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INDIANAPOLIS — Indianapolis Mayor Joe Hogsett announced a new affordable housing program called Vacant to Vibrant.

Mayor Hogsett announced the program Tuesday morning with city officials and community leaders in front of an abandoned home on Eugene Street. Vacant to Vibrant’s goal is to make more opportunities for residents to have affordable homes and rentals at city-owned properties.

“The future of affordable housing is under construction: brick by brick, dollar by dollar, we’re working alongside neighborhoods to build an equitable, bright future for Indianapolis,” said Mayor Joe Hogsett in a press release. “Vacant to Vibrant is just the latest tool in the City’s toolbox that seeks to develop neighborhoods responsibly and sustainably. We’re committed to making bold choices to provide Indianapolis residents and families with a safe place to live. I look forward to seeing the community-driven, transformative change that Vacant to Vibrant brings to neighborhoods.”

The program will focus on downtown Indianapolis by the Near Northwest, Martindale-Brightwood, and Near Eastside areas.

Funding for Vacant to Vibrant comes from $4.5 million given by the American Rescue Plan Act. The properties involved in the program will go to residents at or below 80% of the area’s median income, which the press release says, is $73,050 a year for a family of four.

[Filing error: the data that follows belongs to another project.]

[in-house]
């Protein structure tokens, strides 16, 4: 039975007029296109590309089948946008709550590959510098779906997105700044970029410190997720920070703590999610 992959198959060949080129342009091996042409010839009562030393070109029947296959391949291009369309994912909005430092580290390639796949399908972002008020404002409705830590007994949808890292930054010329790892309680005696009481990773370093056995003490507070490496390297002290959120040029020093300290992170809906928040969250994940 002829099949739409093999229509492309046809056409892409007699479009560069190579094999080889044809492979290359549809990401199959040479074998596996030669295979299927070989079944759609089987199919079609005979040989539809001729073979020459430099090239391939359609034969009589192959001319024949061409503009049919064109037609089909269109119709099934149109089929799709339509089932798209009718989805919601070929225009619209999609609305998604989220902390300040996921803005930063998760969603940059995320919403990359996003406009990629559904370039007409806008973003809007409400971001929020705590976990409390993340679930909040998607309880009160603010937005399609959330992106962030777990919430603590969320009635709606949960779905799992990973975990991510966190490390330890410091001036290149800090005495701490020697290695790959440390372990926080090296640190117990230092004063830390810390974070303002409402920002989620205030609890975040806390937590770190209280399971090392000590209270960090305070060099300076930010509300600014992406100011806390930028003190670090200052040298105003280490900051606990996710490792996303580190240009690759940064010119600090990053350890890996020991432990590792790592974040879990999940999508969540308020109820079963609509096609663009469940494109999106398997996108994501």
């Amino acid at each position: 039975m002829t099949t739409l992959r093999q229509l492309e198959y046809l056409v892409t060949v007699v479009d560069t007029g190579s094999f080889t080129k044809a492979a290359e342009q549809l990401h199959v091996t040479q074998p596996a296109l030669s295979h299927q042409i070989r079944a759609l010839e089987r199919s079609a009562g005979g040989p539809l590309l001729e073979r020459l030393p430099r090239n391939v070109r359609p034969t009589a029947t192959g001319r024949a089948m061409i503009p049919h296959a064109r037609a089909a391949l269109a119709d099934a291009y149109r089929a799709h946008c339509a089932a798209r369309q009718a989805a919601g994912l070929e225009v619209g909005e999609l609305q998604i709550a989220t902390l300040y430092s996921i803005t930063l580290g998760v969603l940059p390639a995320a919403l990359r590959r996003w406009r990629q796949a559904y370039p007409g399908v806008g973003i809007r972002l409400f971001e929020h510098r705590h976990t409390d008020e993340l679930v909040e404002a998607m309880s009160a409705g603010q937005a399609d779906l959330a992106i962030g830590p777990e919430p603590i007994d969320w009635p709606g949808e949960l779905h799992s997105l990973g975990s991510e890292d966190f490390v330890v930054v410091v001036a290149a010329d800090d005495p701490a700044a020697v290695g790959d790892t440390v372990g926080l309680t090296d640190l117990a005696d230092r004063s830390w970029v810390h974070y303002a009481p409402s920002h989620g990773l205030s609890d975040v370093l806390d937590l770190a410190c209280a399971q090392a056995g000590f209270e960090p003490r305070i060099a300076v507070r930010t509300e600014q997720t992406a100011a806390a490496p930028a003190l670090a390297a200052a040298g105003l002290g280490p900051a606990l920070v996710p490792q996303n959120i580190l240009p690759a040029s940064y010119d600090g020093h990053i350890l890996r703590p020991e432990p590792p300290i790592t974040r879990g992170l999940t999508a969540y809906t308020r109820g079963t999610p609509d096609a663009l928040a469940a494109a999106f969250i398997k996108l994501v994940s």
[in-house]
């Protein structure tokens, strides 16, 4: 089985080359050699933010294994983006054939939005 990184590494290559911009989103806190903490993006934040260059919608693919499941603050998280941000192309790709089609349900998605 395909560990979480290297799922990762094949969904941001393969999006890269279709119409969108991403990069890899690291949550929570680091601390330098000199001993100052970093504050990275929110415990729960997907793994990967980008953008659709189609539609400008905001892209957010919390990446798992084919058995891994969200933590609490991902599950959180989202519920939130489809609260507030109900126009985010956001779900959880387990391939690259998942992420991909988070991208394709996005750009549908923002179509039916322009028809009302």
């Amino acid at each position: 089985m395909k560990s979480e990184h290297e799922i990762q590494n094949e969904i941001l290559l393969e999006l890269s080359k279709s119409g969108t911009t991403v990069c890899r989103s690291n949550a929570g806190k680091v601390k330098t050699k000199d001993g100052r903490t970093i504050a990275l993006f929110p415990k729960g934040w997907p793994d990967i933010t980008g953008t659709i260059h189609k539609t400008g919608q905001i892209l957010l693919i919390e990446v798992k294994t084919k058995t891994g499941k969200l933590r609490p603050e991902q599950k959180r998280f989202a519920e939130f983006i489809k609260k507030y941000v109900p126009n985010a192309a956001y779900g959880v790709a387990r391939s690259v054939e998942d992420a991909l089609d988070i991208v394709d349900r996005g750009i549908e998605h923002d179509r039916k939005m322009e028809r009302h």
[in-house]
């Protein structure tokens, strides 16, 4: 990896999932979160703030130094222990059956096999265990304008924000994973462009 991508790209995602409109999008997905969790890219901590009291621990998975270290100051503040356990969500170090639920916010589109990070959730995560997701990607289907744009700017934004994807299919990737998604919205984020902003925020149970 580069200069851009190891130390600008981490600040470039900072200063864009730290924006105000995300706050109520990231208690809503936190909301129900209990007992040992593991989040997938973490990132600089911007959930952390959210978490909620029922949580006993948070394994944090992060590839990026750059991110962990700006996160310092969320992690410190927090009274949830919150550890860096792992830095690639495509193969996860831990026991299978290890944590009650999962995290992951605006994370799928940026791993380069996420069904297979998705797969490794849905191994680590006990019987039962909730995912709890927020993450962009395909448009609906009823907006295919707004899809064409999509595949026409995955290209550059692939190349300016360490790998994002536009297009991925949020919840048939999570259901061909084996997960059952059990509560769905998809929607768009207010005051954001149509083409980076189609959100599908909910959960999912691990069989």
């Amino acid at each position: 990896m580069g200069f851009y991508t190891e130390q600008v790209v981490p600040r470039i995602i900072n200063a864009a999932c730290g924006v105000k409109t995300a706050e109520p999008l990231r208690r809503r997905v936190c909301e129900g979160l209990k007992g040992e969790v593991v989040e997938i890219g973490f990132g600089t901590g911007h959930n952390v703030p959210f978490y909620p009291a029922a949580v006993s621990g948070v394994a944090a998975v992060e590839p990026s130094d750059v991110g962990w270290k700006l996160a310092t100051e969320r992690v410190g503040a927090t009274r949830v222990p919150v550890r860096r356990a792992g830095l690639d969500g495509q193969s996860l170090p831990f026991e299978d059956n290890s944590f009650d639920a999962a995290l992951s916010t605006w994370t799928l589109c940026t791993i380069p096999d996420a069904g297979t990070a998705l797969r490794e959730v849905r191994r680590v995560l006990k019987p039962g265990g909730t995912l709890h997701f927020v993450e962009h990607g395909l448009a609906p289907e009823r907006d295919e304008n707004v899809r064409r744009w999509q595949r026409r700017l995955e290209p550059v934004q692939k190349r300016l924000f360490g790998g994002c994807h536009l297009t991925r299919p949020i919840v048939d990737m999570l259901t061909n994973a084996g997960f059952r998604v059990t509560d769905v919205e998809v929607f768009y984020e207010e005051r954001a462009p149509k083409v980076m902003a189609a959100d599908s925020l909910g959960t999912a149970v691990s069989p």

Vacant to Vibrant was created by the Department of Metropolitan Development (DMD) and their 2021 Anti-Displacement Agenda, which gave recommendations to help fight racial disparities in housing, make permanent supporting housing units, and to make housing more affordable.

DMD used their Anti-Displacement Agenda and data, such as property inventory and the local housing data, to focus on Vacant and Vibrant.

“The line between redevelopment vs. gentrification of older neighborhoods is often thin and hard to walk,” said Indianapolis City-County Council President Vop Osili, whose downtown district includes two of the neighborhoods targeted by the program. “The Vacant to Vibrant program strikes precisely the balance we need to ensure that redevelopment builds racial and financial equity for residents while addressing the challenge of vacant properties and the negative impact they often have on the civic and economic health of our neighborhoods.”

Non-profits, Community Development Corporations, and real estate developers are eligible to submit development proposals. They must contextually align with the specific neighborhoods and have a design that follows the DMD’s Infill Housing guidelines.

A neighborhood advisory committee will be giving direct feedback on these proposals before they are awarded to the developer.

The Vacant to Vibrant applications can be found at and the proposals are due at noon on March 31st, 2023.